This new identity created within the Internet is not wholly heterogeneous; it is dependent upon the framework in which the individual or group addresses the 'Net. Many of those who came to the Internet from real-world groups merely project an extension of that group's real-world persona. But those wholly virtual 'interest groups' that are today arising on the Internet are developing a new individually based identity. This identity expresses a far more diverse expression of personal opinions rather than a group identity, and reflects the nature of the Internet itself — an alliance of decentralised interests rather than centralised power. It is this underlying transference of the associative structure that gives an individual equal access to a transnational corporation; it this also this transference that many in the corporate and political world perceive as threatening.



Defining the form of the Internet

The Internet is part of society, but it exists only conceptually. However, any conceptual entity is open to external redefinition. For example, in the UK the Internet was promoted as a tremendous platform for e-commerce, bringing 'point and click' consumerism to the masses. But when that e-commerce platform was used to buy babies from the USA, it was soundly condemned by much the same group of people. How we define the value, the threat or the perversity of the 'Net is therefore directly related to the context, the perceptions and prejudices of the beholder (yet another Situationist construct).

The lack of a traditional framework within which we can pigeonhole certain groups or campaigns makes it difficult to grapple for those wishing to elucidate or disparage the use of the Internet for campaigns and direct action. But the prejudices of those who oppose, within their 'interpretation' of, what hacktivism is, also make open debate difficult to achieve. To date hacktivists have been very bad at communicating a positive message about the potential of the Internet as a vehicle for public education, participation and debate. Those who have promoted such ideas have themselves, often as members of right wing and the libertarian organisations in the USA, had a quixotic relationship with the 'Net (they love it, but if they ever had power would they tolerate it?). One of the early principles evolved within the electrohippie collective was that the debate created by Internet action was more important than the action itself. Hacktivism needs to openly promote alternative perceptions of the Internet in order to challenge the authoritarian views of the corporate IT sector and governments.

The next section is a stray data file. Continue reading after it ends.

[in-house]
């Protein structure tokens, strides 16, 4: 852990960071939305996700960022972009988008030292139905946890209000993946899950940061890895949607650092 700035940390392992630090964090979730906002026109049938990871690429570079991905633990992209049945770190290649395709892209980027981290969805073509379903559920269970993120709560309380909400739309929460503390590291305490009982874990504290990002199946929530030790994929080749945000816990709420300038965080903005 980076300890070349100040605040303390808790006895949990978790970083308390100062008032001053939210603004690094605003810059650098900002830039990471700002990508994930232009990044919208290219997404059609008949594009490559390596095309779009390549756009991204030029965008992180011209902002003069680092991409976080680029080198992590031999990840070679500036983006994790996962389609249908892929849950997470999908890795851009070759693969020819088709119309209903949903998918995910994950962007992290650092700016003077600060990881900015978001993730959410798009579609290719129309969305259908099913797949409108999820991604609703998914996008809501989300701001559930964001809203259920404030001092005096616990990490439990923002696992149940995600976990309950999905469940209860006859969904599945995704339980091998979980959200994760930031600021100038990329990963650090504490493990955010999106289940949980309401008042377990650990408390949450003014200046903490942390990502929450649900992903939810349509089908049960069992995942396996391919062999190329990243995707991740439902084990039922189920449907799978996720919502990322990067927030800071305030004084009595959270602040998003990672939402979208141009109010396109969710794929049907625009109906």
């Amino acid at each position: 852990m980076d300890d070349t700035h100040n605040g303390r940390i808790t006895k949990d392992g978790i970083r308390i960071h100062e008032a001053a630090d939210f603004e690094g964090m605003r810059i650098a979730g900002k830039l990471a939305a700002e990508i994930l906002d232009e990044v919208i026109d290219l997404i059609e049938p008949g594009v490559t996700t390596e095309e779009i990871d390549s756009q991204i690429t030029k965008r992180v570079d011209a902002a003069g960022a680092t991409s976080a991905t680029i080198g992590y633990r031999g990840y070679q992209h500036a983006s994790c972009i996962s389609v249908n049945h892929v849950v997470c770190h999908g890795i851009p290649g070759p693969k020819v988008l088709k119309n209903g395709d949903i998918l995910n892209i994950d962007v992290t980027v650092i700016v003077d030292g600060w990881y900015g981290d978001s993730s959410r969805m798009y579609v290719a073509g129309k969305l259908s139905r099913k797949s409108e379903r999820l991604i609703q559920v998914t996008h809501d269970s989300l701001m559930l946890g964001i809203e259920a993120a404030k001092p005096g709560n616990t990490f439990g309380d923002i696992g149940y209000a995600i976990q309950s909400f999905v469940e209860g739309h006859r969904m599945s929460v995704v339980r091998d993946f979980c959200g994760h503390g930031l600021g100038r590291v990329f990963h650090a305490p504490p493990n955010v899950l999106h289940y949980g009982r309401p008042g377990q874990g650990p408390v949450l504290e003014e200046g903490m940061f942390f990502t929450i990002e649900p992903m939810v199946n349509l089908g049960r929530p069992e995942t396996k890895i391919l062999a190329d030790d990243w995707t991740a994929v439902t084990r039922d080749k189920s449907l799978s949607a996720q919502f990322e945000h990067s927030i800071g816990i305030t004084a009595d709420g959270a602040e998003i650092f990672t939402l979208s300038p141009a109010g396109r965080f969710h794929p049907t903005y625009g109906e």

The problem is, much like the perceptions of the ICA in calling for this debate on the nature of hacktivism, to define what hacktivists represent. This cannot take place within the limited and overly pejorative definitions that the term 'hacktivist' evokes. When deciding a name for the group whom later became known as the electrohippies we had this debate on 'identity'. In our view hacktivism, because of the skewed perceptions of the media and politicians on what 'hacktivism' is, doesn't convey the true meaning of what many of those engaged in hacktivism are striving for. It doesn't encompass the concept of free software, it doesn't encompass equality of access, and it doesn't encompass Internet exercisable civil rights.

The lexicon of the IT industry is currently dominated by the IT security goons who want to stamp out any kind of non-corporate independent thought on electronic networks. From recent experience [1], the electrohippies have been able to demonstrate that these groups not only talk-up the threat from hacktivism, but they positively manufacture fictitious threats for the consumption of the broadcast media. What hacktivists must do, to break this confining definition of their philosophy, is to break the status quo's control over the lexicon by subverting that control, using terms that make the IT authoritarians contradict or ridicule their own position. Curiously, this is the same type of thought process as Guy Debord engaged in when undertaking a decomposition of the then prevalent social structures of post-war Europe.

Today, there are three conceptual views of the Internet that are challenging the real-world status quo for domination of this new virtual space:

  • Governments — who see the Internet as a means to streamline many functions of society, perhaps to reduce costs, but with a longer term objective of reinforcing the political status quo through some sort of 'qualitative' control of the medium's content.

  • E-commerce — who see the Internet as a low-cost trading environment and, in the longer term, a business medium that can be used to trade without the usual public pressures associated with commerce (labour standards, environmental standards, consumer protection, etc.).